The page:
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Las Vegas, NV
reply to bryant313

Re: [ALL] Cox Annual Speed Upgrade

I think I've got you all beat...

I started being "online" around 1977 or so using what was the Dow Jones News and Information Retrieval Service (what a mouthful that was) at a lowly pithy "oh god I can type 10x faster than this" 50 baud - it was so slow that more often than not my typing would cause a buffer overflow since the machine I was on just couldn't handle more than about 16 characters a second.

I finally did get a 300 baud modem in either late 1978 or early 1979, damned thing cost me like $1300 (a whole summer of grass cutting/yardwork savings) and my Dad thought I was freakin' insane for doing it but, as an electrical engineer himself, he understood (even in the 1970s) where technology was headed and he never put the brakes on my learning, thankfully.

Around the time the Commodore 64 appeared (I never owned a VIC-20, actually) I got one and the original C64 300 baud modem for it and was using VIDTEX and was delighted to make a pretty wicked discovery in early 1983: there were some PEEK and POKE commands you could use (mainly POKE to change registers) that one could issue that "overclocked" the 300 baud modem - I'm not joking, I'm totally serious here - to a whopping 450 baud which was a full 50% increase in speed in both directions, and it actually worked surprisingly well.

And the biggest benefit? In those days you paid by the minute to be connected: 300 baud connections were $.10 a minute ($6 an hour) and if you were extremely wealthy and had a 1200 baud modem (I thought my 300 baud from 1979 was expensive, geez, the 1200's were selling for nearly $2500 from USRobotics and Hayes), so it was rather awesome to discover that CompuServe's modems that I was dialing into were picking me up at the faster 450 baud speed but they were recognizing me as 300 baud...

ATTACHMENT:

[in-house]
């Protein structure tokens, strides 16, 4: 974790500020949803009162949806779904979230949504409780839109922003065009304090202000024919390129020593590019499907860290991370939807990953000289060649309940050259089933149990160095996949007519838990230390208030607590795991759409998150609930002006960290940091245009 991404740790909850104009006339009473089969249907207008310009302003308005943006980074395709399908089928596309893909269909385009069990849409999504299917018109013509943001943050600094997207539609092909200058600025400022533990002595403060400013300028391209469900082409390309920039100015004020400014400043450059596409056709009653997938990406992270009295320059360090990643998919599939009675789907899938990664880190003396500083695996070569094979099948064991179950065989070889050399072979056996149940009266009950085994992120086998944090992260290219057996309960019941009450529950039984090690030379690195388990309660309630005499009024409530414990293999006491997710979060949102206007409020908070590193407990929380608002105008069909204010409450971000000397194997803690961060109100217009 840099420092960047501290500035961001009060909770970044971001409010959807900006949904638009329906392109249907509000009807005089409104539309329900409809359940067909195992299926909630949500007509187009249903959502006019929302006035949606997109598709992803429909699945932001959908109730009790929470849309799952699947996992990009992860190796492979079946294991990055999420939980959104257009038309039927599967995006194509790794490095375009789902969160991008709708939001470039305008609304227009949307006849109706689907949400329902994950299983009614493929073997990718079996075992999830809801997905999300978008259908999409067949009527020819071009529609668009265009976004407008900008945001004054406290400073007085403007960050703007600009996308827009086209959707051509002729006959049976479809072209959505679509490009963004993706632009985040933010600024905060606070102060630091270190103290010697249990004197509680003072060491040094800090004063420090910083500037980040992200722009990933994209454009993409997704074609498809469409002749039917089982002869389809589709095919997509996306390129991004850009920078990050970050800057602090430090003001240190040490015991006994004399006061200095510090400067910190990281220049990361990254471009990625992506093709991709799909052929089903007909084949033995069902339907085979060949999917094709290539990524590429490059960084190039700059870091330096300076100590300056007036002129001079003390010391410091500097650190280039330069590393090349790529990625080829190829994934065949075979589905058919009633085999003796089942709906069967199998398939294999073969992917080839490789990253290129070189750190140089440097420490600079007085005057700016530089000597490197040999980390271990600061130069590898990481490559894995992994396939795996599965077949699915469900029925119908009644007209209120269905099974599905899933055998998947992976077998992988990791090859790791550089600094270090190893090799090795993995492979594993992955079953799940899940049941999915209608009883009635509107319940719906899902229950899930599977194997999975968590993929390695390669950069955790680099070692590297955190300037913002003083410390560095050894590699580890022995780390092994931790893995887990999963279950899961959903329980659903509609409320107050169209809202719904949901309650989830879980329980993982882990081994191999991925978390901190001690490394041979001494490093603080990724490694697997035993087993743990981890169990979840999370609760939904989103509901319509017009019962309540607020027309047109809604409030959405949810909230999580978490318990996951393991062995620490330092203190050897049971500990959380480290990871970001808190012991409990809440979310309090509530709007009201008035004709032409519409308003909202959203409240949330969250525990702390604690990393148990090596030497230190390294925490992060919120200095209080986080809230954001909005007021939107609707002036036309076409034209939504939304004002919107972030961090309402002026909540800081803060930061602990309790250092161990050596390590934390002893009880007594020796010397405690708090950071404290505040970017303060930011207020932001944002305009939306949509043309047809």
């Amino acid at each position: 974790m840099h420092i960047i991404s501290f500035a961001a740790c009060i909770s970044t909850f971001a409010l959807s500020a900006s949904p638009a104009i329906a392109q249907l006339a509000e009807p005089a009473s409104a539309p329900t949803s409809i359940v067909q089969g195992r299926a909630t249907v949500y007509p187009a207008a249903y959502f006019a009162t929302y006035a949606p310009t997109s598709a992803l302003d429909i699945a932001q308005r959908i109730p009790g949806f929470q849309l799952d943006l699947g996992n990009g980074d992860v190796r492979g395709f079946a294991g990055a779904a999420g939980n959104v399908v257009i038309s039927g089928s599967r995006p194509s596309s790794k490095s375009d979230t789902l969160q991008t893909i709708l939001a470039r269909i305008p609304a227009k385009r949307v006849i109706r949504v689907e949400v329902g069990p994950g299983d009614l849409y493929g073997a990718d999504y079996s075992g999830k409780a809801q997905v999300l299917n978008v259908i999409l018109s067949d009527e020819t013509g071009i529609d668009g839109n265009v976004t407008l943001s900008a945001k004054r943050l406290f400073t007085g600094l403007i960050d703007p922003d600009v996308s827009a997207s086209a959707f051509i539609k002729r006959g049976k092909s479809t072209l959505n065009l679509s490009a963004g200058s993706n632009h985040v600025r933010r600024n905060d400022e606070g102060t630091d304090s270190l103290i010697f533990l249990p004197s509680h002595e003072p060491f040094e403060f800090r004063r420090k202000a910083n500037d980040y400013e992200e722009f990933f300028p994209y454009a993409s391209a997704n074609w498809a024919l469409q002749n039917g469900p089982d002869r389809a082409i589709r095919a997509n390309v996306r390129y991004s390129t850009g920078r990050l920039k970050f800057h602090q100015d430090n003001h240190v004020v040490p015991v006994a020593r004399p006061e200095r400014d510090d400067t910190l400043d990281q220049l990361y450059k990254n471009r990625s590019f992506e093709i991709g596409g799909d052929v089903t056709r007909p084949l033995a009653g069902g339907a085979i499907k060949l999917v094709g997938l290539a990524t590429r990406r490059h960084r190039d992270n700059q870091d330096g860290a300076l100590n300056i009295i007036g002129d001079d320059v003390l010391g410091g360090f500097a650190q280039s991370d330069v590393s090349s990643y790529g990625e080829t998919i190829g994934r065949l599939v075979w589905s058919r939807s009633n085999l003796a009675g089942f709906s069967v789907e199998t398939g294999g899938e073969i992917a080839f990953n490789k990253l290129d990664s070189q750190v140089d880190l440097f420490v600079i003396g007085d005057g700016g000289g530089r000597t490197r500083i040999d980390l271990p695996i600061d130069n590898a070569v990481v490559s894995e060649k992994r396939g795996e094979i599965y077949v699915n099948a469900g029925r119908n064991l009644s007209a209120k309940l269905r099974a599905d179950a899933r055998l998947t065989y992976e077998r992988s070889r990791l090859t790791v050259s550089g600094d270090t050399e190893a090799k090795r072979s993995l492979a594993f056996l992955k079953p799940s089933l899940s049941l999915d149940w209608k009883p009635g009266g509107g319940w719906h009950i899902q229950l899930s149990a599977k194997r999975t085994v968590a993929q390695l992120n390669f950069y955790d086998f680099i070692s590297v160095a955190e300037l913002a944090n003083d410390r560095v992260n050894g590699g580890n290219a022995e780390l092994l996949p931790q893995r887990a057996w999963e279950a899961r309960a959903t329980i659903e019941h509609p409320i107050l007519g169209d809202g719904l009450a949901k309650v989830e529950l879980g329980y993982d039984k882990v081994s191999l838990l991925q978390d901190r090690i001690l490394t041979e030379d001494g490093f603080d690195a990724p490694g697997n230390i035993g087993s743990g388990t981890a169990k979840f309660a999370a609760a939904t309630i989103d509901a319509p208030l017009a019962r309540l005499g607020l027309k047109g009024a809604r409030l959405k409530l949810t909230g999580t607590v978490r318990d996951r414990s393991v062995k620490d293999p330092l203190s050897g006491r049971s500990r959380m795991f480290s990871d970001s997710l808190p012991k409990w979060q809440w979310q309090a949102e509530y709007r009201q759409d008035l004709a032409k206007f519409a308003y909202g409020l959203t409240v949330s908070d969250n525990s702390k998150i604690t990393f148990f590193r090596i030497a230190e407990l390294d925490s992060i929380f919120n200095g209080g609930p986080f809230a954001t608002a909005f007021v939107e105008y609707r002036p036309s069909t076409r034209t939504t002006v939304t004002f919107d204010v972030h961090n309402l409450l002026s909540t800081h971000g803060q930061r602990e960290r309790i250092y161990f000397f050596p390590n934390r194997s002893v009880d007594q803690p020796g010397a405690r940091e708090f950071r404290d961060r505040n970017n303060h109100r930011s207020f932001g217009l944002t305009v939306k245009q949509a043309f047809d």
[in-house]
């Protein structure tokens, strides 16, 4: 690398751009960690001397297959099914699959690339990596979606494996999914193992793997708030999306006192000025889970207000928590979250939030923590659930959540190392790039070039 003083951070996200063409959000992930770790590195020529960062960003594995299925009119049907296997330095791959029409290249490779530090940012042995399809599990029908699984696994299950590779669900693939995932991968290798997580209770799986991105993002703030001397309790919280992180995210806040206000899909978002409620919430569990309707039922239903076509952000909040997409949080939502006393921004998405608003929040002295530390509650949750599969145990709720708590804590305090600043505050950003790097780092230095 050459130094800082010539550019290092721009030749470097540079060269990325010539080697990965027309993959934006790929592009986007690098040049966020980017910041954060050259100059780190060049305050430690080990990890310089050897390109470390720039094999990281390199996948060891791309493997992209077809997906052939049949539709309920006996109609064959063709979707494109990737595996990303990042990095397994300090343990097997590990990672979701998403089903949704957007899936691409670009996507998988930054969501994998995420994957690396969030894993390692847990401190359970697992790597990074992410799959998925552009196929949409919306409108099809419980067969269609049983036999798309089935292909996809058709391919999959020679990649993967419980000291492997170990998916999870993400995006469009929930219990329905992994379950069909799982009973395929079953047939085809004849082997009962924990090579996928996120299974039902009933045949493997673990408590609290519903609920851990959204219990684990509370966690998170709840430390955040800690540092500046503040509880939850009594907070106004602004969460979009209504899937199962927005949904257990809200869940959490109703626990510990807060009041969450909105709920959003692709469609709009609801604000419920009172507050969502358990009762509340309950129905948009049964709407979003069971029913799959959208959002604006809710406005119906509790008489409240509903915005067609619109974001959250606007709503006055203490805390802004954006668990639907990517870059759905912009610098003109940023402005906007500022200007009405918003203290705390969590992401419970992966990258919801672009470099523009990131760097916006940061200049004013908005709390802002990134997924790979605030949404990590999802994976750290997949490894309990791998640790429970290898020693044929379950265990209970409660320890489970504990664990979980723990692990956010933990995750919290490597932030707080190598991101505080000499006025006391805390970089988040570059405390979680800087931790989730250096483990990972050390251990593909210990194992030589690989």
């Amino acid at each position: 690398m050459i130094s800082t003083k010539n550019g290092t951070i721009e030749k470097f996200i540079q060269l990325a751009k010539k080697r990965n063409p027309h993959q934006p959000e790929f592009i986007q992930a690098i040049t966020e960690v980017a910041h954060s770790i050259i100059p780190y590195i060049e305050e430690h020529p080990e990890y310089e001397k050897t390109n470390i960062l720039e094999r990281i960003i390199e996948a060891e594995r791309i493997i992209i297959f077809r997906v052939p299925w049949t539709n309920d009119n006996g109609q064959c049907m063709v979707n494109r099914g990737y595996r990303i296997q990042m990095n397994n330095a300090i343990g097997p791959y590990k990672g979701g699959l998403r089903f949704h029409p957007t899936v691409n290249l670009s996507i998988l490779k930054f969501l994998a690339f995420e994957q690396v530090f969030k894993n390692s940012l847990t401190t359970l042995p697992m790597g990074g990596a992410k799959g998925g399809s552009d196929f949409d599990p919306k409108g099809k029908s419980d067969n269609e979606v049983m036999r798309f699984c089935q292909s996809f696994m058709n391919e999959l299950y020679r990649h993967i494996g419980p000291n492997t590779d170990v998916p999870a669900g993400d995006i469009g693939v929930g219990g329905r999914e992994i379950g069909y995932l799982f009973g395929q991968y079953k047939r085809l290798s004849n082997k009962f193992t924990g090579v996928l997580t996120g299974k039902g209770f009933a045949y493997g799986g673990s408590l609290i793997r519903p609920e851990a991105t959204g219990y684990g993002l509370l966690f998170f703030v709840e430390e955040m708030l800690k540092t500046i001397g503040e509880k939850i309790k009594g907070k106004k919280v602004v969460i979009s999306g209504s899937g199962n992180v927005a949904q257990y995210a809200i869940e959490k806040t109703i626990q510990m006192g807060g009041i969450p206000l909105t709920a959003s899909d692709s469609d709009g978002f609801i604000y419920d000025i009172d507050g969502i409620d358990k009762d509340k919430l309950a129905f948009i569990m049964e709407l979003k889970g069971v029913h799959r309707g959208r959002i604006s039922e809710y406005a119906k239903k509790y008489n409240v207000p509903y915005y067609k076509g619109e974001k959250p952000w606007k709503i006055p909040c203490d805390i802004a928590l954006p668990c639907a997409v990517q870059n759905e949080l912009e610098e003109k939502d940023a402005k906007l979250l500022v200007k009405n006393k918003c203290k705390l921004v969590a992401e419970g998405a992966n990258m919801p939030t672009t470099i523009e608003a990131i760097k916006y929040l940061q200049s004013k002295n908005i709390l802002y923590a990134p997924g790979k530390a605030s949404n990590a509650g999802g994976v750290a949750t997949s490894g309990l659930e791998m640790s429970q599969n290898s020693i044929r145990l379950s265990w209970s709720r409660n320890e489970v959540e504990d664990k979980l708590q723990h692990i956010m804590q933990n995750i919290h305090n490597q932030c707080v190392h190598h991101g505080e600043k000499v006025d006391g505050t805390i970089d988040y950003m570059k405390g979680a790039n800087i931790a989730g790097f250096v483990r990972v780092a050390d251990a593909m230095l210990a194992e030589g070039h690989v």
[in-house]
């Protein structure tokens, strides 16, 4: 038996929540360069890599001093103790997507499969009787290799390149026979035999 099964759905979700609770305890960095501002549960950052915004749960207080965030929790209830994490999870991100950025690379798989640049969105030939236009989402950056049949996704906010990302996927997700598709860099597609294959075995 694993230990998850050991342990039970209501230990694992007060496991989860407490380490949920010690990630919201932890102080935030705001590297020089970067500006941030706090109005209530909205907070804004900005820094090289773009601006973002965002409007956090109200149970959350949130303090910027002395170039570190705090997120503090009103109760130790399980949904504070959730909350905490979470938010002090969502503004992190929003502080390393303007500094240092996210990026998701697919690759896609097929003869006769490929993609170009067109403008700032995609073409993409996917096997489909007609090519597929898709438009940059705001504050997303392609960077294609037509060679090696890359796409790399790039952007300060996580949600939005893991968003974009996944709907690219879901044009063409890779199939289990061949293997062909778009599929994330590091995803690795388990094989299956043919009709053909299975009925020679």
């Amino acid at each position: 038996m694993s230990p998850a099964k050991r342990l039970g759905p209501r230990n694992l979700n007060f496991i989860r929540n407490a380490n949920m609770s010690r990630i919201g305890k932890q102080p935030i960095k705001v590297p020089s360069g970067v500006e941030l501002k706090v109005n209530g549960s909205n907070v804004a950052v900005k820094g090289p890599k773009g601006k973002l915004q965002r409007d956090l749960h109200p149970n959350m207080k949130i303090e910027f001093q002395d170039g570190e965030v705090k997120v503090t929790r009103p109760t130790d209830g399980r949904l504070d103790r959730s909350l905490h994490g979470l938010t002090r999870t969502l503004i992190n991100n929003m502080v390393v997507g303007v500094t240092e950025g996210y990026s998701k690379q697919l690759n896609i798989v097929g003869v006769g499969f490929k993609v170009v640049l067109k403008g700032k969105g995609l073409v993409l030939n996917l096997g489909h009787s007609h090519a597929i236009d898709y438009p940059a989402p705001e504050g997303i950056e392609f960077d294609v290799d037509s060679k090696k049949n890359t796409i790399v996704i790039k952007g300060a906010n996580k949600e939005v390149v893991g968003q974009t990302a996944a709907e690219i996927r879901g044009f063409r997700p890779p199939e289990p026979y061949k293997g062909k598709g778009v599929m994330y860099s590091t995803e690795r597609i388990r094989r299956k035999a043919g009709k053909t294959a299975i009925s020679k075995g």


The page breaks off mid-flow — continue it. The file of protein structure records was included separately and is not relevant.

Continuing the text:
And as tough as it might be to believe, that 50% "speed boost" actually was incredibly noticeable: instead of a line of text appearing onscreen as the cursor moved across letter by letter, the entire line would just sort of "blink" into view, full lines at a time. I was the only person in the US - for some period of time - accessing CompuServe at 450 baud, I even verified my connection speed with one of their original SysOps that I was friends with and he was amazed that the "overclocking" thing actually worked.

Oh those were the fun times, most "kids" nowadays have no idea just how far we've come and they take all this for granted, sadly. Had a Tandy Model 100 and the acoustic coupler modem for a long time as well, I kinda miss that thing... Did the Amiga thing as well, best personal computers ever made even to this day (and still the only true hardware-based multitasking PCs). Never got into Apple hardware, however, and I still don't.

My original CompuServe ID was 70010,410 - I was one of the original first 500 members when the service went live so long ago.

Anyway... sorry about the trip down Memory Lane but all the talk of baud rates just got me all nostalgic.

I'm using Preferred nowadays here in Vegas so a speed bump would be nice but, I'm not holding out for miracles, especially since they're going to bump the prices again. Was just reading this:

»www.techdirt.com/articles/201301 ··· on.shtml

and wondering just how much the prices will continue to rise...

Falls Church, VA
I fondly remember the time spent on Compuserv using my TI Silent 700 portable terminal (300 baud acoustic couplers) with yards of thermal-roll paper streaming across the floor behind my desk. It was so much better than the days of punching Hollerith cards.

gees I'm old.
"Everything should be made as simple as possible, but not one bit simpler."- Albert Einstein